Have you ever had cause to wonder, ‘what is attacking my bird feeder at night?’ Maybe your feeder was left empty, chewed, or has disappeared altogether.
Many nighttime critters can be behind birdfeeder mischief, but the most common are skunks, raccoons, opossums, rats, flying squirrels, bears, and deer.
Luckily, there are some simple but effective steps that you can take to critter-proof your feeder!
Sometimes, a skunk will have a go at a bird feeder.
Fortunately, these little guys are fairly gentle by nature. They will only become aggressive or violent if they feel they are in danger.
Even then, they’d rather repel with a spray than attack!
Most of the time, skunks will not cause any damage to bird feeders. Still, they may, rarely, try to nab a snack.
What To Do: If you’ve seen a skunk around, and suspect it may be snitching from your feeder, you can always hang it up higher. Skunks are compact, and not natural climbers – so this should do the trick!
There’s a reason the raccoon is (fondly) nick-named a ‘robber rat,’ and it’s not just the mask!
Raccoons are opportunistic eaters, and love to loot from trash heaps, pet food bowls, and yes, bird feeders.
In fact, raccoons are some of the main culprits when it comes to bird feeder damage. They are known to use those opposable thumbs to good effect, dismantling many a feeder!
Sometimes, a raccoon will even steal the (now-empty) feeder. There are a couple of ways that you can protect your feeder from raccoons.
2 Things You Can Do: First, you can hang it from a thin pole (raccoons require a thick pole or tree to climb, typically). Or, second, you can try pulling a wire between two trees (or from a tree to a fence, etc.) and use this to hang the feeder!
The opossum is much less fearsome than you might think.
While these long-tailed critters might hiss and act tough, their trump card is playing dead (not exactly intimidating).
This being said, they can present the same problems with a birdfeeder as a raccoon or a squirrel.
That is, they’re great climbers, they’ve got opposable thumbs, and there’s a good chance they’ll consider an accessible feeder a convenient snack.
In fact, opossums may even chew up feeders, leading you to wonder, ‘what is attacking my bird feeder at night?’ If you suspect an opossum is behind the mysterious feeder activity, you may simply want to bring your feeders in at night.
Action To Take: Or, you can try the above method of hanging them from a pole or wire. Opossums can sometimes be more agile than raccoons, however. Another effective option you can try is a motion-activated sprinkler!
Normally, it will not even occur to mice to trouble a birdfeeder.
They tend to stick to the ground, where there are plenty of holes and other kinds of shelter.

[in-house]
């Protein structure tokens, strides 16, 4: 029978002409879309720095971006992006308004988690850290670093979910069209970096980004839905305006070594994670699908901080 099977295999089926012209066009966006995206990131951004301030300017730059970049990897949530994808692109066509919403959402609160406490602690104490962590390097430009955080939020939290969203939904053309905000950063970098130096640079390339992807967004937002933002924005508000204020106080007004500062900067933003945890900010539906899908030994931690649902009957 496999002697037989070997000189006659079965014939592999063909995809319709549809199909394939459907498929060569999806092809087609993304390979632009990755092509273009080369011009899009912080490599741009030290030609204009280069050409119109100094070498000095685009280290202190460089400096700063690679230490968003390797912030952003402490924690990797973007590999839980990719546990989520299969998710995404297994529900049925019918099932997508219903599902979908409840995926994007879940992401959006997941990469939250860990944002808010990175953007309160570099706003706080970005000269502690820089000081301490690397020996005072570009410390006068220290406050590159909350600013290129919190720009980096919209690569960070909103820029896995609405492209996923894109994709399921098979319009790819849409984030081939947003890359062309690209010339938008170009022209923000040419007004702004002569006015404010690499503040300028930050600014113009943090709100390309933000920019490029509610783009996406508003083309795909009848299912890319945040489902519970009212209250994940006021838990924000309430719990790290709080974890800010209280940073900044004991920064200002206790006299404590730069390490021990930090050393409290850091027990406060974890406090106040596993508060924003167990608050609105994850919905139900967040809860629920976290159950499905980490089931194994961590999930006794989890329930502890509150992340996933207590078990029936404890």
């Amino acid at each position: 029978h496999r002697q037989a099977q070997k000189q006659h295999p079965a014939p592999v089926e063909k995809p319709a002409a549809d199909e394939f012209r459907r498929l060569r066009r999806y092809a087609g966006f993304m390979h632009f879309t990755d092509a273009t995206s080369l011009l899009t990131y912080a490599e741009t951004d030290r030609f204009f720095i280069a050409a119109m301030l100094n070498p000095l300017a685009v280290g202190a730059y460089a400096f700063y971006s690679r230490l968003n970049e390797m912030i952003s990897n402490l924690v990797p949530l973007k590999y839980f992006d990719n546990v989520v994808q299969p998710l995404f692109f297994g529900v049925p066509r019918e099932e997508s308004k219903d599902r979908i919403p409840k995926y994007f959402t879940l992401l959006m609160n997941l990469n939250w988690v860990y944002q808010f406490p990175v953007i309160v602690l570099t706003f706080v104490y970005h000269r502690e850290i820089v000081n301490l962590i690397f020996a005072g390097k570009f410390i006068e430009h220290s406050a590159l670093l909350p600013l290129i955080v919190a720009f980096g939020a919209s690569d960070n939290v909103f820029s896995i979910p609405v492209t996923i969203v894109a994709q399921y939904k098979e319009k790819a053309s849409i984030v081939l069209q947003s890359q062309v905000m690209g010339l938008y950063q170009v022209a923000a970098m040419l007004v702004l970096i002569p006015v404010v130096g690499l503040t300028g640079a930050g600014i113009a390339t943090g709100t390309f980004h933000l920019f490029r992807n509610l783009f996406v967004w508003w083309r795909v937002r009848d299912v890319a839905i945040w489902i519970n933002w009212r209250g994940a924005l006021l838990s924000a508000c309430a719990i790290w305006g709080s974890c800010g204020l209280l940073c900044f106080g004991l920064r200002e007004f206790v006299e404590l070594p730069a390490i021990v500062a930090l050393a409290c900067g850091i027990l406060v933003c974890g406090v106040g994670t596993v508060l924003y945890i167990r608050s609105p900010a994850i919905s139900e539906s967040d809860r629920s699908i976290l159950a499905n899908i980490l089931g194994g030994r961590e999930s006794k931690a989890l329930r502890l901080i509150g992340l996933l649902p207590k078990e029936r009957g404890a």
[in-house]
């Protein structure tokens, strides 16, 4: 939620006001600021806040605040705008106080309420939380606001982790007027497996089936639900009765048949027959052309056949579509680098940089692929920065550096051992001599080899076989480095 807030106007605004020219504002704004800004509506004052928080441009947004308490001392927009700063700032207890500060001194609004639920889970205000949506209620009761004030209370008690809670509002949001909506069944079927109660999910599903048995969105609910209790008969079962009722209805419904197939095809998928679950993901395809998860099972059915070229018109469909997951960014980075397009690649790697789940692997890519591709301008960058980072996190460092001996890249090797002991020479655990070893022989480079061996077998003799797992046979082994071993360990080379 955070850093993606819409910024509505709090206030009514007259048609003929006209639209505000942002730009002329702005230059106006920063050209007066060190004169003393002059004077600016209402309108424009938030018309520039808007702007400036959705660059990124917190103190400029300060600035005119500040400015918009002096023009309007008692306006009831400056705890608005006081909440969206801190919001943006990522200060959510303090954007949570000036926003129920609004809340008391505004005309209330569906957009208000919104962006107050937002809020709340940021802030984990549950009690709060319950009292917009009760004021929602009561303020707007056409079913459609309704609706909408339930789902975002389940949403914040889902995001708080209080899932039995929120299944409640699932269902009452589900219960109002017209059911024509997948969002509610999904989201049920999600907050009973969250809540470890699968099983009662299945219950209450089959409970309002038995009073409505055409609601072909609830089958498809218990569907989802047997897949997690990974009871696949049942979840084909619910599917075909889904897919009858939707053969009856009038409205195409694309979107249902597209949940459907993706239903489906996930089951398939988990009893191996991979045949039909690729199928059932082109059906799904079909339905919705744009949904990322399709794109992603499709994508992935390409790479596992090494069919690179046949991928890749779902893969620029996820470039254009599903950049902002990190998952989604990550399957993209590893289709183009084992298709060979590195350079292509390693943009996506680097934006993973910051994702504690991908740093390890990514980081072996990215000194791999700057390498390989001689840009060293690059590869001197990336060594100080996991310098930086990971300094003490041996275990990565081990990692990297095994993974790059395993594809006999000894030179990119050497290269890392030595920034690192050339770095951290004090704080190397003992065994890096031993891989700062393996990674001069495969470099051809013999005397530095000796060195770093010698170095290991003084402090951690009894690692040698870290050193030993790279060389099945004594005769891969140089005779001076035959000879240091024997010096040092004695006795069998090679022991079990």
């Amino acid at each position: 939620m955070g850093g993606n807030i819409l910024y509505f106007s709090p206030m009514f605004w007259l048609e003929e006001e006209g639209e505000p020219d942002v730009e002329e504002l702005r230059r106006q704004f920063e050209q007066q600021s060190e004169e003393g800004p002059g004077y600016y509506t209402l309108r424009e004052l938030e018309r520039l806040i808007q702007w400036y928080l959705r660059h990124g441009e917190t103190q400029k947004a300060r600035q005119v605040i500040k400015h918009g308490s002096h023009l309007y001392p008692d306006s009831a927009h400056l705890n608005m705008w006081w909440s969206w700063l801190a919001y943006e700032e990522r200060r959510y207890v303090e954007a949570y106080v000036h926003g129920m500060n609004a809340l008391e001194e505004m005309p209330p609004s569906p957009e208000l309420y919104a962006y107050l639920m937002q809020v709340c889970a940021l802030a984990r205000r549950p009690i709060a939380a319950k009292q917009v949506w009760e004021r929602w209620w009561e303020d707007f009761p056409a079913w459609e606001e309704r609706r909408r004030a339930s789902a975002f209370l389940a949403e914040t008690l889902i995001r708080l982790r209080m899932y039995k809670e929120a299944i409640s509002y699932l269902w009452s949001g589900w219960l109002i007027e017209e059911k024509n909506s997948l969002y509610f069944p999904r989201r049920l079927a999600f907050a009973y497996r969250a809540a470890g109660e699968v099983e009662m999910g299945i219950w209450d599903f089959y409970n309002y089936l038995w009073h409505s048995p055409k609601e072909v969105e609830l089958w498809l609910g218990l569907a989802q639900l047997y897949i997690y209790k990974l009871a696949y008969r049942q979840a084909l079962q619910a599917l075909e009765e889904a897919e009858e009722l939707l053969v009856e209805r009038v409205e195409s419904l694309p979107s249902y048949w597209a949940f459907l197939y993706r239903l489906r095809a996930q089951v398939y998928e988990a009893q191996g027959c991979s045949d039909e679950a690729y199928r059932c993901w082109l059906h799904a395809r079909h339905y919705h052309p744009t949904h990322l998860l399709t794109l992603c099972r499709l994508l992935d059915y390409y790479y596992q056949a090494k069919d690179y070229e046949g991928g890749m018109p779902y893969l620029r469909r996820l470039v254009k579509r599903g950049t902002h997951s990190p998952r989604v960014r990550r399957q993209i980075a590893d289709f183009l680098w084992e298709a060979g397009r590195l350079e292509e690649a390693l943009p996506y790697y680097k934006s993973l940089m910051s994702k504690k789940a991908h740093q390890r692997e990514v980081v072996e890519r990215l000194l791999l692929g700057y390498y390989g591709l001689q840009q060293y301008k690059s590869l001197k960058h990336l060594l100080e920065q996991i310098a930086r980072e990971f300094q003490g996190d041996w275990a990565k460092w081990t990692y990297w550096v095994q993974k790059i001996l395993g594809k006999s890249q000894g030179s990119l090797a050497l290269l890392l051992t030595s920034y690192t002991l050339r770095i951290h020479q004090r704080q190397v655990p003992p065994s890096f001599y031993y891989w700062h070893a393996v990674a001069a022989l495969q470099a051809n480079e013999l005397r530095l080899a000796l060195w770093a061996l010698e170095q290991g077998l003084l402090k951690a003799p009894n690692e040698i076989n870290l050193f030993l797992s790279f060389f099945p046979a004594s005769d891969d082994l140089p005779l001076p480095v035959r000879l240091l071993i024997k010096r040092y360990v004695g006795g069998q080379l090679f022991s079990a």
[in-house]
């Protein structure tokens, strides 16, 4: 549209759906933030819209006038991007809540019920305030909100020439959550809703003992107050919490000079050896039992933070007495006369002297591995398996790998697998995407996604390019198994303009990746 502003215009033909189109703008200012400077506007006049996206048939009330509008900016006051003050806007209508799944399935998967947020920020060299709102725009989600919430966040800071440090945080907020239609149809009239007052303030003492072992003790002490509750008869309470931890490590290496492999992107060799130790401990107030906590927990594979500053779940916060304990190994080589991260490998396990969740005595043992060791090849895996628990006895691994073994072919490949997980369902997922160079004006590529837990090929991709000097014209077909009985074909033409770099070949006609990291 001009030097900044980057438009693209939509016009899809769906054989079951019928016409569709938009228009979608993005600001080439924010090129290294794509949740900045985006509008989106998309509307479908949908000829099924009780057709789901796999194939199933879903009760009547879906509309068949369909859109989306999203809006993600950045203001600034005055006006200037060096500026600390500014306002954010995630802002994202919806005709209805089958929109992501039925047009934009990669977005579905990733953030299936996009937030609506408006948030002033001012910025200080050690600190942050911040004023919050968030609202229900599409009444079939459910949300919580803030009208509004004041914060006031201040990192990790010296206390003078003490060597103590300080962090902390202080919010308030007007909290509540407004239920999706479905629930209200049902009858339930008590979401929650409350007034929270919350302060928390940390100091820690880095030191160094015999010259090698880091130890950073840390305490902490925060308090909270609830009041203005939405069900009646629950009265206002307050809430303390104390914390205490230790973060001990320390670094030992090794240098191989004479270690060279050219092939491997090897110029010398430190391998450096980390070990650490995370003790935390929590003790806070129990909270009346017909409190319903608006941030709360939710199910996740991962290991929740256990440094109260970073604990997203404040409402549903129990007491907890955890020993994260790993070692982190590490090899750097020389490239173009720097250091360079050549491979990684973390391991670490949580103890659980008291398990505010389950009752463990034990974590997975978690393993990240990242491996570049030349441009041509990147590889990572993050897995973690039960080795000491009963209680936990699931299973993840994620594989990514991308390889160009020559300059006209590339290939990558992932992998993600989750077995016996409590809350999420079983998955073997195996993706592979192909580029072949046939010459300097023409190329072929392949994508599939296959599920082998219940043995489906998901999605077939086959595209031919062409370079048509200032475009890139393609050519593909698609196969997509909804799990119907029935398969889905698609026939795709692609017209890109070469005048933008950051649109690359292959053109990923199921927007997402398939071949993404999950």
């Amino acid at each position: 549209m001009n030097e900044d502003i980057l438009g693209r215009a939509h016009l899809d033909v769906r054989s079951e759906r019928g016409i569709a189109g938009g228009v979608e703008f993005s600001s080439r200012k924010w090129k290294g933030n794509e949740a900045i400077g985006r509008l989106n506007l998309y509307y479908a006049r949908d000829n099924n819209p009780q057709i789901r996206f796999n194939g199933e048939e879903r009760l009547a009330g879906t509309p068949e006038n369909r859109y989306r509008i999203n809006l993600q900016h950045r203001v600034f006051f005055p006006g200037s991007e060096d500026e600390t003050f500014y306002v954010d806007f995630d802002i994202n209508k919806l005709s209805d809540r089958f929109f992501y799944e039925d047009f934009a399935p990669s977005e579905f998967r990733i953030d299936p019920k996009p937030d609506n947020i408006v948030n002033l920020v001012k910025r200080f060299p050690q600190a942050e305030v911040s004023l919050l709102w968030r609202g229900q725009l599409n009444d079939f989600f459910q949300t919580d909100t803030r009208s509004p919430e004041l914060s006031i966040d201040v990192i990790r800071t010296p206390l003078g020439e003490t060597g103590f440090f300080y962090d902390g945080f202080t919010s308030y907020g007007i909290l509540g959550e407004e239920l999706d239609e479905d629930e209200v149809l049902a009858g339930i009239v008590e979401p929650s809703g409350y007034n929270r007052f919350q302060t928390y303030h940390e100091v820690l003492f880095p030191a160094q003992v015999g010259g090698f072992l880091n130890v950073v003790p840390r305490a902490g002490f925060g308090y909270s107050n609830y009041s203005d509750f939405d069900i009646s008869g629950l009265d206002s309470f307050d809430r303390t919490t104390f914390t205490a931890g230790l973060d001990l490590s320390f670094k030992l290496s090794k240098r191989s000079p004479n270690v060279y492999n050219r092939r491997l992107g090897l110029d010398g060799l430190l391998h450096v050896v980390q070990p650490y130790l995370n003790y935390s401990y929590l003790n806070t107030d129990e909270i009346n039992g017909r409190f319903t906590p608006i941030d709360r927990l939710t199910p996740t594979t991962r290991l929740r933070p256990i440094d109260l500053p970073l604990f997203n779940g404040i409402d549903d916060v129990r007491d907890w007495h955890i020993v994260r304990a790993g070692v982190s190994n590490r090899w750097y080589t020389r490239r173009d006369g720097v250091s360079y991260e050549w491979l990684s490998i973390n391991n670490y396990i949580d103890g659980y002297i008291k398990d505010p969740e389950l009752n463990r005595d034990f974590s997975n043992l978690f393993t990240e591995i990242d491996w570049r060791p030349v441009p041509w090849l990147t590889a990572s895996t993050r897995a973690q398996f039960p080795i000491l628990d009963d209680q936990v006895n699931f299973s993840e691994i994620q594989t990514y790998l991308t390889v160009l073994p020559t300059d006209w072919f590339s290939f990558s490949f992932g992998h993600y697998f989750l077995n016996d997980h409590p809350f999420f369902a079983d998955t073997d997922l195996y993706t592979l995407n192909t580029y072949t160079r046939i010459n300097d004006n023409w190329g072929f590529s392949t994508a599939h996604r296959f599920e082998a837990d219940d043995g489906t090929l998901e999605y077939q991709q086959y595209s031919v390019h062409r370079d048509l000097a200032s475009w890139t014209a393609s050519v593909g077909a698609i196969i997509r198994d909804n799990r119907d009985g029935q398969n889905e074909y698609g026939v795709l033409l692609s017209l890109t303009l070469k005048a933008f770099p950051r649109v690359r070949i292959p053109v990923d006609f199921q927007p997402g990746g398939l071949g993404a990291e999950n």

In a tree, they feel exposed to any passing night predator, such as an owl. Instead, they scurry along the ground, from shadow to shadow.
If mice are a problem, simply avoid ground-feeding. While mice may sample loose seeds, they will not typically harm a hanging feeder! Rats, on the other hand, are more audacious.
Like squirrels, very hungry rats might plunder a bird feeder. When it comes to protecting your feeder from rats, hanging your feeder on a pole or wire should work!
Consider This: Take a look at this solution if you want to stop them.
If you live in bear territory, you may be surprised to find that they’re interested in your bird feeders.
Bears have an even better sense of smell than most dogs, and they’re willing to travel for a meal.
They have been known to tear feeders apart and even carry them off – it can definitely look like an attack!
If you’ve been troubled by a bear, you may find that it’s safest to put away your feeder until hibernation season (in the winter).
Might Consider: An electric fence is another possible solution, such as you would use for livestock!
Another rather surprising bird feeder thief is the deer.
This is especially likely when other food is scarce, such as in the winter (as deer do not hibernate, and must continue to look).
While deer may only stand a few feet tall on all fours, they are as much as 6 feet tall when they rear onto their hind legs.
This makes it much easier to grab a mouthful – or three – from your feeder!
Best Strategy: When it comes to protecting bird feeders from deer, your best bet is to surround the tree or pole with chicken wire, and/or to hang the feeders up even higher!
Flying Squirrels (Nocturnal)
Last but not least on our list of nocturnal birdfeeder thieves is the flying squirrel.
White your average gray or red-tailed squirrels are diurnal and come out only during the day, flying squirrels are nocturnal.
Works Best: They are also excellent little climbers (and flyers), and you may find that squirrel-proof feeders are all that will keep them in check!
So, if you’ve been scratching your head, wondering, ‘what is attacking my birdfeeder at night?’ this list almost certainly has your answer.
There are also some super-effective things you can do to help protect your feeder!
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